Sesquicentennial Plans Begun
Our organizational meeting 19 April 2009
Committee chairman: Sue Murphy
No secretary has been appointed yet; the following are Pastor’s notes
Possible dates for the celebration in 2012 (use any or all)
Conversion of St. Paul (January 23)
Feast of SS Peter and Paul (June 29)
The actual date of the congregation’s founding (?)
Updated list of potential items to target for accomplishment by that year: each item will need a person in charge
1. New church directory
2. Updated church history
3. New choir robes – sew our own?
4. New or repaired altar boy robes
5. Painting of the church
6. New floor in cafeteria: perhaps with mosaic picture?
7. New altar wall
8. New altar linens to replace the violet, red, and green
9. New floor / carpet for church
10. New or repaired baptismal font
Fundraising ideas were discussed
It was suggested that Sue Murphy stay in contact with the Council, and attend from time to time.
We have a bid from a contractor to repair the roof, and the trustees were empowered by the voters (this meeting was just prior to the sesquicentennial meeting) to consider the references the contractor gave, and if satisfied, to proceed with the contract.
Since then we also obtained a bid from a man in the cities who restores statuary. The old statue of Jesus (which had been stored in the basement) had been taken to him, and he is confident it can be restored, and his price seems reasonable, though we are not quite ready to proceed yet, so we’ll have to discuss options.
Updates and brief discussion can be expected at the start of Sunday morning Bible Classes, as these seem to be the time when most people are assembled.
Kraklow 50th Anniversary
The congregation is invited to the 50th wedding anniversary open house for Allan and Barbra Kraklow on Sunday, May 17th, from 2-5 pm, at
Lavender Crest Winery
5401 US Hwy 6
NO gifts, please!
5/17/1959 Allan and Barbra Kraklow
5/19/1979 Chuck and Jean Russell
5/22/1976 Ed and Lynn Woller
5/27/1961 Duane and Carole Sanders
5/28/1982 Christine and Garry Erickson
5/28/1977 John and Charlene Sovanski
5/2 Sheri Kraklow
5/6 Emilie Ricknell
5/10 William Thompson
5/16 John Eckardt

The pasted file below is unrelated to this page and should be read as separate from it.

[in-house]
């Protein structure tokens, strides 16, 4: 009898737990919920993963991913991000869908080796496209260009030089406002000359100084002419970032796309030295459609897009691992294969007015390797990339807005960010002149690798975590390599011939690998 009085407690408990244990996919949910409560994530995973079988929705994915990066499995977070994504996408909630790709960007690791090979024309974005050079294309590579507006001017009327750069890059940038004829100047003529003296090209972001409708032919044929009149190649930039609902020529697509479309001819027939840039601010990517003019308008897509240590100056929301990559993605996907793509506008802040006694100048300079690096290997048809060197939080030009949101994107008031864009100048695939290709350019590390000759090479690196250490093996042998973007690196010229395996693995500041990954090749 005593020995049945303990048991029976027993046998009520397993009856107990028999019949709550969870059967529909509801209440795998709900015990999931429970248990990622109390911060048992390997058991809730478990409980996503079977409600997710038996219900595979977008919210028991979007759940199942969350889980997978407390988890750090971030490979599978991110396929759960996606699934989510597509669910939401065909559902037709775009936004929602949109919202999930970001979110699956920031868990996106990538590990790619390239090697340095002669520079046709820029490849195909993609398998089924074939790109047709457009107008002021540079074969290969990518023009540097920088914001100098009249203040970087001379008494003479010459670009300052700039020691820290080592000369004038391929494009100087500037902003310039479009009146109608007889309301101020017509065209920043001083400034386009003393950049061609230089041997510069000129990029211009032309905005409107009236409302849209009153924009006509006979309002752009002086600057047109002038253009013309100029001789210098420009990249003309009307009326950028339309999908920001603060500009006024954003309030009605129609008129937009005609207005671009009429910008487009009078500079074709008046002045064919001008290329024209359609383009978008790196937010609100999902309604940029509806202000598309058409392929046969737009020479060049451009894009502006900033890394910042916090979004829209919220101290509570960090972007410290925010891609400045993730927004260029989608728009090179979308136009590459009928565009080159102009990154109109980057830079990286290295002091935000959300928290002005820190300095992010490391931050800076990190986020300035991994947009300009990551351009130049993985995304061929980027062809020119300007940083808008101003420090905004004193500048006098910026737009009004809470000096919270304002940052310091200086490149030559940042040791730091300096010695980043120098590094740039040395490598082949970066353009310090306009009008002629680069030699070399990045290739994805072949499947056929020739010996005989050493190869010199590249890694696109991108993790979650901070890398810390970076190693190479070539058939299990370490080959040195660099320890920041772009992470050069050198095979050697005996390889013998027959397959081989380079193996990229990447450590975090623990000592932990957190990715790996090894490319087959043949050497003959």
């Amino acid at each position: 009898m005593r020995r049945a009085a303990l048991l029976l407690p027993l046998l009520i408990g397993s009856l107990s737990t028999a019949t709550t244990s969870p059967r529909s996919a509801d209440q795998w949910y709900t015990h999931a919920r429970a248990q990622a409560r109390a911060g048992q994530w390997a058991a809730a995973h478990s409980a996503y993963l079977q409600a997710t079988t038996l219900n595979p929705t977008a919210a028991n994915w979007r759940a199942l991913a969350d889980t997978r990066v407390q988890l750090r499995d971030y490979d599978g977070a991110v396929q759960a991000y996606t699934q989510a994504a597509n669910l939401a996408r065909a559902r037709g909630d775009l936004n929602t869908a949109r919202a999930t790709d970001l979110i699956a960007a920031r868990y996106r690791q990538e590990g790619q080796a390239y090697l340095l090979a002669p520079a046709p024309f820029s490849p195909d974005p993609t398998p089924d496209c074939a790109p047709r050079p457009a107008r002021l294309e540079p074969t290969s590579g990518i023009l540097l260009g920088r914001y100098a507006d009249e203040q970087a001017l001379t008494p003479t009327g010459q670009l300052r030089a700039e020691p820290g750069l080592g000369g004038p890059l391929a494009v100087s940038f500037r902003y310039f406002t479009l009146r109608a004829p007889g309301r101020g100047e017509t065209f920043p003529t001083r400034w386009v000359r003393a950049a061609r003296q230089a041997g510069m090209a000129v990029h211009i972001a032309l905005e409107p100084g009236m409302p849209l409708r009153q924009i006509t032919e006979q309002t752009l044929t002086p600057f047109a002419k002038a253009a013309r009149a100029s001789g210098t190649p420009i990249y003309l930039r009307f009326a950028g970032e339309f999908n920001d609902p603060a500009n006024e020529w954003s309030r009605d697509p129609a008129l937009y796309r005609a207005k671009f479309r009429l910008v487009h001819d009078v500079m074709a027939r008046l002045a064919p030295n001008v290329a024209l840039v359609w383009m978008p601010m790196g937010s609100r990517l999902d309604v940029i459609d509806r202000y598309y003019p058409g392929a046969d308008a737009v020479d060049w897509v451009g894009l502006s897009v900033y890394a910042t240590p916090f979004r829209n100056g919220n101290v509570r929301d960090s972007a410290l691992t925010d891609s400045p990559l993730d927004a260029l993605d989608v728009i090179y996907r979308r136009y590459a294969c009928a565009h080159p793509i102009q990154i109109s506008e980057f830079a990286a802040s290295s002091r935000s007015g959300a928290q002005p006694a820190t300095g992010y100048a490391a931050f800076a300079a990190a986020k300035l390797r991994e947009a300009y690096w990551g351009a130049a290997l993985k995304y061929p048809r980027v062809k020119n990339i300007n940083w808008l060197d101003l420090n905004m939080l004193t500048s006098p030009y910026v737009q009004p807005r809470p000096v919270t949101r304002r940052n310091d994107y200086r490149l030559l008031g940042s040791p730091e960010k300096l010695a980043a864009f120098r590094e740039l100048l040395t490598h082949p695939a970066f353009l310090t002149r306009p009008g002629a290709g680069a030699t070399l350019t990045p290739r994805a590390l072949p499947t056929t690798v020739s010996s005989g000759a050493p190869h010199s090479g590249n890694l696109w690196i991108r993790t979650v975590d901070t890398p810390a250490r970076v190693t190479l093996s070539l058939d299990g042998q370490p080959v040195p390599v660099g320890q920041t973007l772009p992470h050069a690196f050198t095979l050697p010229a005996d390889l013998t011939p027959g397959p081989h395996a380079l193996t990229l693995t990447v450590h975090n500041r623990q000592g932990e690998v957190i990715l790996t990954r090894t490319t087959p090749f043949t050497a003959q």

5/17 Jeffery Boswell
5/26 Preston Powers
5/27 Donald Clapper
5/31 Justin Van Stechelman
Otis Anderson, Scott Clapper, John Ricknell, Bill Thompson
First Monday Vespers
The schedule for May 4th:
6 pm Altar Guild meets in Conference Room
6:45 Vespers (open to all)
Following Vespers: Elders meet
St. Phillip and St. James, Apostles
Observed Wednesday, April 29th, at 7 pm.
Day of Theological Reflection
Monday, May 18th, 8:30 am – 3:30 pm
After Matins, an extended class on the Christology of David.
Thursday, May 21st, 7:00 pm
NOTE: there is no Mass on Wednesday evening this week.
Vigil of Pentecost Saturday, May 30th, at 5:30 p.m.
Sunday, May 31st, 9:00 a.m.
Monday of Whitsun Week
Monday, June 1st, 8:30 a.m.
Tuesday of Whitsun Week
Tuesday, June 2nd, 9:00 a.m.
Wednesday, June 3rd (The Pentecost Octave is of the First Class)
Sunday, June 7th, 9:00 a.m. (and prior Saturday at 5:30 p.m.
Mary Hamilton at home; Ruth Snider at home; Mark Baker at home, and Anna Baker at home. Jack Stewart at Kewanee Care; Mirilda Greiert at Courtyard Estates; Ila Scaife at Courtyard Estates; Lorraine Mohr at Courtyard Estates; Elva Garrison at Avon Nursing Home; Ruth Melchin at Hillcrest Home; Jane Melchin at Lutheran Home, Peoria.
A Letter to St. John’s in Edford
Dear Pastor Bushre,
The members of St. Paul’s are saddened to hear of the fire which damaged your building. Some of your members are relatives and friends of ours, which is all the more reason the news distresses us. We are glad to hear that no one was hurt.
If you have any needs we might be able to supply, we’d be happy to try. We have, for instance, a closet full of Lutheran Worship hymnals which are not being used at all, and you are welcome to them. Perhaps other items could be of use to you as well.
Your parish will certainly be in our prayers, and we trust that our Savior will be gracious to you as you plan to rebuild.
Sincerely in Christ,
+ Burnell Eckardt, pastor
On behalf of the members here
A Letter to the Government
Congress is considering the enactment of new regulations that would require health professionals to participate in abortions against their conscience. I submitted the following comment to the US government on 31 March 2009:
I urge the government in the strongest terms not to rescind the regulation
entitled "Ensuring That Department of Health and Human Services Funds Do Not
Support Coercive or Discriminatory Policies or Practices in Violation of Federal
Law," especially since it contains the conscience clauses with which health
professionals could be required by law to participate in a procedure they
consider morally unacceptable. The US Constitution is supposed to be the
guarantor of basic freedoms, but how can a person be considered free if he would
be required to act contrary to conscience? Please reconsider.
- Rev. Burnell Eckardt, Pastor
St. Paul’s Lutheran Church, Kewanee, Illinois
The Lighter Side
WALKING THE DOG
A WOMAN was flying from Seattle to San Francisco. Unexpectedly, the plane was diverted to Sacramento along the way. The flight attendant explained that there would be a delay, and if the passengers wanted to get off the aircraft the plane would re-board in 50 minutes.